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Sea Level Rise and Climate: Impacts on the Greater Everglades Ecosystem and Restoration

The Greater Everglades Ecosystem covers much of south Florida, and the highest areas are only a few meters above sea level. Predictions of sea level rise and changes in storm intensity for the 21st century are particularly concerning to the urban population of Miami and the east coast, but also represent a challenge to Everglades National Park and Biscayne National Park resource managers. The...
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Geological Investigations of the Neogene Project

Geological Investigations of the Neogene explores past warmer-than-modern climates of the mid-Miocene (about 14-17 million years ago) and Piacenzian (about 3 million years ago) to assess the potential environmental and economic impacts to population centers along the US Atlantic coast under different rates and magnitudes of changes related to warmer temperatures. Specifically, we look at past...
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Geological Investigations of the Neogene Project

Geological Investigations of the Neogene explores past warmer-than-modern climates of the mid-Miocene (about 14-17 million years ago) and Piacenzian (about 3 million years ago) to assess the potential environmental and economic impacts to population centers along the US Atlantic coast under different rates and magnitudes of changes related to warmer temperatures. Specifically, we look at past...
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Wetlands in the Quaternary Project

Wetlands accumulate organic-rich sediment or peat stratigraphically, making them great archives of past environmental change. Wetlands also act as hydrologic buffers on the landscape and are important to global biogeochemical cycling. This project uses wetland archives from a range of environments to better understand how vegetation, hydrology, and hydroclimate has changed on decadal to multi...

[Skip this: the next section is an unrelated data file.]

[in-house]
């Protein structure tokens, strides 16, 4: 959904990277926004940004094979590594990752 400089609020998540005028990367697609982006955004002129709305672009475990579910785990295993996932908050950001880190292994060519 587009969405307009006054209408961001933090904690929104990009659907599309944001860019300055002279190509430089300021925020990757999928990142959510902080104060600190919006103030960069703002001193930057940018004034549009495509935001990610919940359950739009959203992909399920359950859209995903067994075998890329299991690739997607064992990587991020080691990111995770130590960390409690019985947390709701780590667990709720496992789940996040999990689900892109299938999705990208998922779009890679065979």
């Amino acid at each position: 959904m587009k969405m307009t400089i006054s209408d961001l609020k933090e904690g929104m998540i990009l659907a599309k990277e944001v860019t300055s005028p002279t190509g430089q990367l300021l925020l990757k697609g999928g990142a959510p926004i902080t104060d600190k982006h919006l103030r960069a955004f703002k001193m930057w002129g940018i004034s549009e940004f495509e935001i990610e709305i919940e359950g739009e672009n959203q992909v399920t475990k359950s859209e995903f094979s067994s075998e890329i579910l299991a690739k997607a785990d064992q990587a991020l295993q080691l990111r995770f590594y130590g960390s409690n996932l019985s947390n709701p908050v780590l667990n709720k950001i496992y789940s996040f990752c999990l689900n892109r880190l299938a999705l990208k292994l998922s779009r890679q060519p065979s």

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Wetlands in the Quaternary Project

Wetlands accumulate organic-rich sediment or peat stratigraphically, making them great archives of past environmental change. Wetlands also act as hydrologic buffers on the landscape and are important to global biogeochemical cycling. This project uses wetland archives from a range of environments to better understand how vegetation, hydrology, and hydroclimate has changed on decadal to multi...
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Eocene Hyperthermals Project

Sudden and extreme global warming events of the past are known as hyperthermals. The most intensely studied of these is the Paleocene-Eocene Thermal Maximum (PETM) that occurred about 56 million years ago. During the PETM, global temperatures rose by ~5°C, ocean acidification was widespread, floral and faunal communities were severely disrupted, and changing oceanic circulation and a disrupted...
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Eocene Hyperthermals Project

Sudden and extreme global warming events of the past are known as hyperthermals. The most intensely studied of these is the Paleocene-Eocene Thermal Maximum (PETM) that occurred about 56 million years ago. During the PETM, global temperatures rose by ~5°C, ocean acidification was widespread, floral and faunal communities were severely disrupted, and changing oceanic circulation and a disrupted...
Learn More